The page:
Thursday, November 29, 2007

Identity Crisis.

For the most part the issue of identity doesn’t seem like a critical matter. It’s an assumed given until circumstances and conditions begin to shift in unavoidable ways. Such times of crisis bring into sharp and painful focus the basis of our assumptions. A young person, almost overnight, moves from youth into the turbulent seas of puberty and suddenly the question of identity looms large. An adult having spent years building a career suddenly faces a job crisis and begins to wonder about what lies down the road. In the autumn of our lives we may look back upon our springs and summers and question in bitterness, the vacuousness of life. Such moments of crisis precipitate troubling questions about identity, stability and security.

Many years ago I read my very first book on Zen Buddhism by Alan WattsThe Wisdom of Insecurity. The book left me with a haunting and indelible feeling in my gut and forced me to question the basis of my own identity and security. I’ll never forget the primary message: The only thing that is secure is something that is essentially dead. Everything else is insecure. Why? Because life means change. Life is movement and anything that moves is not a good basis for security. Before going further please go back and read my posts on “The Wall” and “The Ladder”.

Twenty five hundred years ago Siddhartha came up with a solution for suffering and established the Four Nobel Truths: 1. Life means suffering 2. The origin of suffering is attachment 3. The cessation of suffering is attainable, and 4. There is a path to the cessation of suffering. At the very heart of the problem of suffering lies attachment—Clinging to matters we wish to retain and resisting what we don’t. Both are forms of attachment and both are directly tied to one legged ladders leaning against non-existent walls. And the pinnacle of the path is learning how to detach from shifting sands and experience the wall. In the west, crisis is to be avoided. Curiously our view is tied to our obsession with independence which has the unintended consequence of stranding us with no life raft when the storms arrive. It is one of the two aspects of attachment—resistence, the precursor of fear.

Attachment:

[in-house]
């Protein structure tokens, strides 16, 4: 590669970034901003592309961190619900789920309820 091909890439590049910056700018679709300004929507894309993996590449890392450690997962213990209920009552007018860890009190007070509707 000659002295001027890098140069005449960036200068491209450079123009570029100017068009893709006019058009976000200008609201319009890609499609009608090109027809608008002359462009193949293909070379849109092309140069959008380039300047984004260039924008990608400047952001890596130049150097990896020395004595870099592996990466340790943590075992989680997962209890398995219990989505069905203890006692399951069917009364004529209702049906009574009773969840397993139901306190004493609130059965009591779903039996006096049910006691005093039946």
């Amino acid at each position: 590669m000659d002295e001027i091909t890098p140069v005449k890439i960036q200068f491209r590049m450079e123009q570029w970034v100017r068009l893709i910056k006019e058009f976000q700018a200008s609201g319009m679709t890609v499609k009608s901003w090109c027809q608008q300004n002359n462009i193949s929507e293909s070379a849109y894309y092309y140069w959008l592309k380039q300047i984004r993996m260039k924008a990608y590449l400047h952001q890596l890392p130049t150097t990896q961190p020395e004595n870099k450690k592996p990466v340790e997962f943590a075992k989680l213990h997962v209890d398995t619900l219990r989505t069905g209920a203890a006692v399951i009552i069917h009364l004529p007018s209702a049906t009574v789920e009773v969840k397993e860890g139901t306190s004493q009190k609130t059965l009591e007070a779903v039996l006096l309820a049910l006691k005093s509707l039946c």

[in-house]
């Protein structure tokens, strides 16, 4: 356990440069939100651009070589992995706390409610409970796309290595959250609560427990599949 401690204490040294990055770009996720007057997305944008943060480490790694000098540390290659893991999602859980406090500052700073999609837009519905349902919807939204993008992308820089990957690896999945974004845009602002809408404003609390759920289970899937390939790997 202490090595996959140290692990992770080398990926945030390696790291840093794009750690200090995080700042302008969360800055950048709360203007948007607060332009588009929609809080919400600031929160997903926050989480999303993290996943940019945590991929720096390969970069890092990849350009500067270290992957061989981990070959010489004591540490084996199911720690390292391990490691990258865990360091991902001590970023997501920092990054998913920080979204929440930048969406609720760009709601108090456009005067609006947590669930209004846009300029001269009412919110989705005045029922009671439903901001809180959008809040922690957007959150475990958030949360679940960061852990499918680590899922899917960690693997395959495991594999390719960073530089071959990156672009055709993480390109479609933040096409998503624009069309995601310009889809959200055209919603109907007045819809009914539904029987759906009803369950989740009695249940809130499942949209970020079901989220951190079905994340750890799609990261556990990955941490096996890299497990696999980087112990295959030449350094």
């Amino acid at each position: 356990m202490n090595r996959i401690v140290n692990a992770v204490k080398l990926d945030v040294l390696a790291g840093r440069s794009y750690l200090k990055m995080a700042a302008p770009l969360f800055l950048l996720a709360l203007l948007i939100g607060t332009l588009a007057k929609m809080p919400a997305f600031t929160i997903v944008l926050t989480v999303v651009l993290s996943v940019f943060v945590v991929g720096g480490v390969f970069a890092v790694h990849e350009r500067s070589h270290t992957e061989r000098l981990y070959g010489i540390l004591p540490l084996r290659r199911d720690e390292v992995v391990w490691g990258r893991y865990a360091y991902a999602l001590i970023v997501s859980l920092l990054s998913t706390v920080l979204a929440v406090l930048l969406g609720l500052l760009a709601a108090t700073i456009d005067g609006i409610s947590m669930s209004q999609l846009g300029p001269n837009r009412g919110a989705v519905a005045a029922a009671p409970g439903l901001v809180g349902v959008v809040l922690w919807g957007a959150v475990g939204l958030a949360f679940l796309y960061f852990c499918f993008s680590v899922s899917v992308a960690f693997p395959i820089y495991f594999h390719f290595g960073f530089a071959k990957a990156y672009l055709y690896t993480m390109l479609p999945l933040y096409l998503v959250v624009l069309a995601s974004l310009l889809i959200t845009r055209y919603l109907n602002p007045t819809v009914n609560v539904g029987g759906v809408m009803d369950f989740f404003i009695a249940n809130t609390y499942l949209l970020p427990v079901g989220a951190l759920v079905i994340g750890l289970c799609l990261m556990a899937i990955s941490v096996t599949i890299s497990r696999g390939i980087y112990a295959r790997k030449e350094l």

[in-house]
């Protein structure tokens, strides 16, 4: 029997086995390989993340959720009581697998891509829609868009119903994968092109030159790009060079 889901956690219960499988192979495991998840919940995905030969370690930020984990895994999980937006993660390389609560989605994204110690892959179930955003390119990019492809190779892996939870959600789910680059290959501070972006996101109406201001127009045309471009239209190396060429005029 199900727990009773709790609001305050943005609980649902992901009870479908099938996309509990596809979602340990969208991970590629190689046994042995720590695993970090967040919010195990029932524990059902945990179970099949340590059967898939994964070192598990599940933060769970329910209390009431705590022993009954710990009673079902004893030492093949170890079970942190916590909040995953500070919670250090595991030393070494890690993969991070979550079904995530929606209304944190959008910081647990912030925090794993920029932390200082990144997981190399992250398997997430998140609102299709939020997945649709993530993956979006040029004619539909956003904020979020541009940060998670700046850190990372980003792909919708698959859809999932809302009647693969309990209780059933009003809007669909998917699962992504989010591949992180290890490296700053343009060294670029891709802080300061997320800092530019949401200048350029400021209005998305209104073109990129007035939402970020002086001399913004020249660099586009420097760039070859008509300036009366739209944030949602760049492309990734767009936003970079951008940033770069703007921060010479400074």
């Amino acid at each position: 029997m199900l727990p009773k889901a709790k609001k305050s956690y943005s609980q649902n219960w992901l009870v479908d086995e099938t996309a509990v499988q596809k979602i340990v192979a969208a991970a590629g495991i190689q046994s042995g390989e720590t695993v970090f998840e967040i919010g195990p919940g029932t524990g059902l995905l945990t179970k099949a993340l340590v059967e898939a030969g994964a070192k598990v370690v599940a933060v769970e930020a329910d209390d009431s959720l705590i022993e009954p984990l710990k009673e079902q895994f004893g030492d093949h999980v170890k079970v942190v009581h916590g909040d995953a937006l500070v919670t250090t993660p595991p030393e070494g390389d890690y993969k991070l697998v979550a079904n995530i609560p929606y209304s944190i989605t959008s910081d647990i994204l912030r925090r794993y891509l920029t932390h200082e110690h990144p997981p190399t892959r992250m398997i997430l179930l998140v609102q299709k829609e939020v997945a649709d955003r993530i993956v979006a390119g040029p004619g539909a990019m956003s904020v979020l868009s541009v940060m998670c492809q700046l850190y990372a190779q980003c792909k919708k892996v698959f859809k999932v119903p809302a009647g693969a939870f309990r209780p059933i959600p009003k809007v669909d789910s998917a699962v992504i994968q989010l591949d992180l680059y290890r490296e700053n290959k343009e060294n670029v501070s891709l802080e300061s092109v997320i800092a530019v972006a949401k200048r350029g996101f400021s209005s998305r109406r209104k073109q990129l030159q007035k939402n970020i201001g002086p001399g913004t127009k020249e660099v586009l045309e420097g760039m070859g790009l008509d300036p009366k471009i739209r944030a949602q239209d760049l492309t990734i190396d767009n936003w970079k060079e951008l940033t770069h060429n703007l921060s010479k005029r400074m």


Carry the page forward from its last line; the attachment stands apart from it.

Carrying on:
In the East, crisis is understood in a more realistic way, as both danger and opportunity. This way of understanding is even built into the Chinese orthography with two characters pronounced as “Wei Ji” (shown above) reflecting the balanced and realistic view that danger and opportunity are complimentary (two legged ladder). The truth of danger is that it does bring crisis and if managed properly can lead to extraordinary opportunities. But when the tidal waves of adversity strike, it sweeps us away from our independent moorings and we discover a choice: either we ride our illusions to the bottom or we switch to a different and more stable ship. In my next posting I intend to take the next step and begin to explore the nature of identity and the foundation upon which it stands.

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